Talislanta is a fantasy role-playing game, originally written by Stephen Michael Sechi and published by Bard Games in 1987. It is now in its fifth edition. Talislanta draws its inspiration from the swords-and-sorcery literary genre. Sechi has cited Jack Vance as a key inspiration. Talislanta is sometimes known for its tagline, "No Elves", from its original advertising.
Talislanta is set on a continent of the same name, Talislanta, on an imaginary world called Archaeus. The setting is an original fantasy world, resembling a cross between Barsoom, the travelogues of Marco Polo, and the Arabian Nights, with few Tolkienesque elements. Archaeus is a seemingly Earth-like world, although its precise topology is unknown. It has seven moons.
People of TalislantaEdit
Talislanta is home to a variety of peoples, including the Cymrilians, Zandir, Aamanians, and other descendents of the humanoid Archaens; the beast-like Jaka and Mondre Khan; mutants such as the Ahazu; and descendants of ancient neomorphs created by the Archaeans.
Chronicles of TalislantaEdit
The original Talislanta debuted its very simple game system. Although inspired by the basic mechanics of Dungeons & Dragons, Talislanta condensed virtually all checks to a single page chart with a unified game mechanic based on the d20. Character creation involved simply selecting an appropriate archetype and making slight customizations. Sourcebooks such as the Sorcerer's Guide and the Naturalist's Guide expanded the milieu.
Second edition incorporated material from various sourcebooks.
Third edition marked a fairly radical turning point in Talislanta's development. Jonathan Tweet, working at Wizards of the Coast, wrote the third edition, which advanced the timeline several years and divided magic up into a number of distinct Orders. Various backstory elements were added and revealed. For this reason, Third Edition has an ambiguous place in history for many fans.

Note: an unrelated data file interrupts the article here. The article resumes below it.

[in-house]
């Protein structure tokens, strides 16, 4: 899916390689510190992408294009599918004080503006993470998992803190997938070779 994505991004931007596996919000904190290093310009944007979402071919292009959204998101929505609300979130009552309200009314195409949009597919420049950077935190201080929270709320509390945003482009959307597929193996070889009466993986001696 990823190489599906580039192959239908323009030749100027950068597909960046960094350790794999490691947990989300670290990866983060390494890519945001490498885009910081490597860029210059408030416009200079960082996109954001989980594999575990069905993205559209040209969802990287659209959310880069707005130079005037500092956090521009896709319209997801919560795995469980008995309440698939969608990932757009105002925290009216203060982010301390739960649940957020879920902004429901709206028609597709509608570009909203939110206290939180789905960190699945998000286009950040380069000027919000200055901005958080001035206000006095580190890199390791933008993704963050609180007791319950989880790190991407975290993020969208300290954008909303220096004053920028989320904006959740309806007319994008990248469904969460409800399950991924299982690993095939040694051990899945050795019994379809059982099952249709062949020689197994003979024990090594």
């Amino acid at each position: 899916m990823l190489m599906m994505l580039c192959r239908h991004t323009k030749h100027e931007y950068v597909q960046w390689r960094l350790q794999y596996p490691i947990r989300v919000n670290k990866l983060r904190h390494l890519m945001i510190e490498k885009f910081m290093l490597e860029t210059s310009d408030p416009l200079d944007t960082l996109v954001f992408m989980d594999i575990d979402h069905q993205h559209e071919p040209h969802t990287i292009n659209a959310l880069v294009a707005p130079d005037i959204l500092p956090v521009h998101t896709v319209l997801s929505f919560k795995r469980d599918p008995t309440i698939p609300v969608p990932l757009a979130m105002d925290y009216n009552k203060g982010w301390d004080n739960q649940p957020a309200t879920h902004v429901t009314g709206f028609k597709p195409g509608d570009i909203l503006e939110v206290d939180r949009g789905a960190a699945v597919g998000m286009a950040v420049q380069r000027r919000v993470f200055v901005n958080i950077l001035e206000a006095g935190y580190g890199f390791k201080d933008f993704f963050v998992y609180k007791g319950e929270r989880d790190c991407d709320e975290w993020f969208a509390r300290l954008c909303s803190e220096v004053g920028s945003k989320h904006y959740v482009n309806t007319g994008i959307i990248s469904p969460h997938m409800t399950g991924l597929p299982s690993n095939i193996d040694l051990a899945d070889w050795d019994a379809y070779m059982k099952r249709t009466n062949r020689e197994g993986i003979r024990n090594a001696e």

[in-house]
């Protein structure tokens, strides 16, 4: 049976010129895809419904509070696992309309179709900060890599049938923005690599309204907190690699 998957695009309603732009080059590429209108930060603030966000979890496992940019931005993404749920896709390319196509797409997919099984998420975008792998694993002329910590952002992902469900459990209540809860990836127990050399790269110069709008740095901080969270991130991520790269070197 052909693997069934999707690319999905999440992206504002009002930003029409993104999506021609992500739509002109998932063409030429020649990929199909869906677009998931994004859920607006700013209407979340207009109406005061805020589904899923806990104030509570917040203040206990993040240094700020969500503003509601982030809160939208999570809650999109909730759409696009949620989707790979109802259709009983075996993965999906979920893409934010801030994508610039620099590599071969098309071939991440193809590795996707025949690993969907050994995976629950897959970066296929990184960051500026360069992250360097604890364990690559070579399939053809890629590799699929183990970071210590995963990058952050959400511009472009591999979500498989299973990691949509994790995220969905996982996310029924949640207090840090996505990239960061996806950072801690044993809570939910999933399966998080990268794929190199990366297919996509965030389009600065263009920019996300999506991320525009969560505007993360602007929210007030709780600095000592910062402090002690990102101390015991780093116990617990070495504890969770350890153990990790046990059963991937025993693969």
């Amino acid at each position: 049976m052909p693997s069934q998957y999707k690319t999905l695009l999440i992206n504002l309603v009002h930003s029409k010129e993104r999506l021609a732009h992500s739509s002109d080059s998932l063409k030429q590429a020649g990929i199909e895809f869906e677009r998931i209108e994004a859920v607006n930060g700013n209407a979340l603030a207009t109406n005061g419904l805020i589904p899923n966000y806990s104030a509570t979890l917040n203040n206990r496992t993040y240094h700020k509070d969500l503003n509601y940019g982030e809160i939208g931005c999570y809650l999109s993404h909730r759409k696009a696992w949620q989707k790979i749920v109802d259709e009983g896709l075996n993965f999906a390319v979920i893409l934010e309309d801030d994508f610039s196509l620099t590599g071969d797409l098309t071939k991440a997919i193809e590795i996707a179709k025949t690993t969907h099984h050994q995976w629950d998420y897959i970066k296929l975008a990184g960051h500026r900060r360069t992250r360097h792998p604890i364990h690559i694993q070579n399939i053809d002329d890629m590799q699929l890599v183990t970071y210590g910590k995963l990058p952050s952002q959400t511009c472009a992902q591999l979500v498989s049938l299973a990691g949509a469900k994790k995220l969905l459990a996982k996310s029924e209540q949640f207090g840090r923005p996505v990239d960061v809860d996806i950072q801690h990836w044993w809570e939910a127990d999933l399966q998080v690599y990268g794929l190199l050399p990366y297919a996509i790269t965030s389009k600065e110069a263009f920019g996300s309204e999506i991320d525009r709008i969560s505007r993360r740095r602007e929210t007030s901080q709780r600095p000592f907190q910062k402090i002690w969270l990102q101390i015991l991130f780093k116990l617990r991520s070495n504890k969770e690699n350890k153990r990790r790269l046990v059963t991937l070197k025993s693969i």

Tenth Anniversary EditionEdit
This version existed only as an ashcan edition. Some of these ashcan copies were sold to at least one FLGS so there are a few rare copies floating around.
Fourth Edition brought Talislanta under the development of Shooting Iron. With Fourth Edition, Talislanta discarded levels, fully adopting a skill-based experience system. It also dispensed with all dice but the d20 and moved to a fixed damage system.
Most significantly, it introduced a completely new magic system using Orders as well as Modes. Each Order, as in Third Edition, described a style of spellcasting. The Modes were game constructs, skills that represented categories of spell such as Attack or Transform. Each individual spell was built by modifying the underlying Mode and giving it distinctive characteristics. Thus, magicians were capable of an essentially endless variety of spells, representing a knowledge of hundreds of spell variations. Late in Fourth Edition, optional rules were published to limit magicians to a finite number of known spells, restoring the vision of magic in previous editions as rare, quirky, and secret.
The game engine in Fourth Edition became known as the Omni System.
Morrigan Press published the Fifth Edition. For the first time, the game was divided into a player's book and a GM's book. It also included customized character creation, as opposed to the archetype system used in previous editions.
The d20 version of Talislanta hybridized the SRD rules with some concepts from Talislanta. The final result, while popular with some fans, was dissimilar enough from standard d20 System as to be only marginally more compatible than the Omni System.
The Savage Land Edit
Instead of taking place in the classic game's time, this prequel game takes place shortly after The Great Disaster, referred by the Savage Land denizens as "The Fall".
Three rule versions of the game were completed and released: one based off of the classic Talislanta rules, one released under the 5th Edition D&D OGL, and one using the OpenD6 system.
The setting is low-magic due to the loss of magical knowledge and the survivors' prejudice against magic.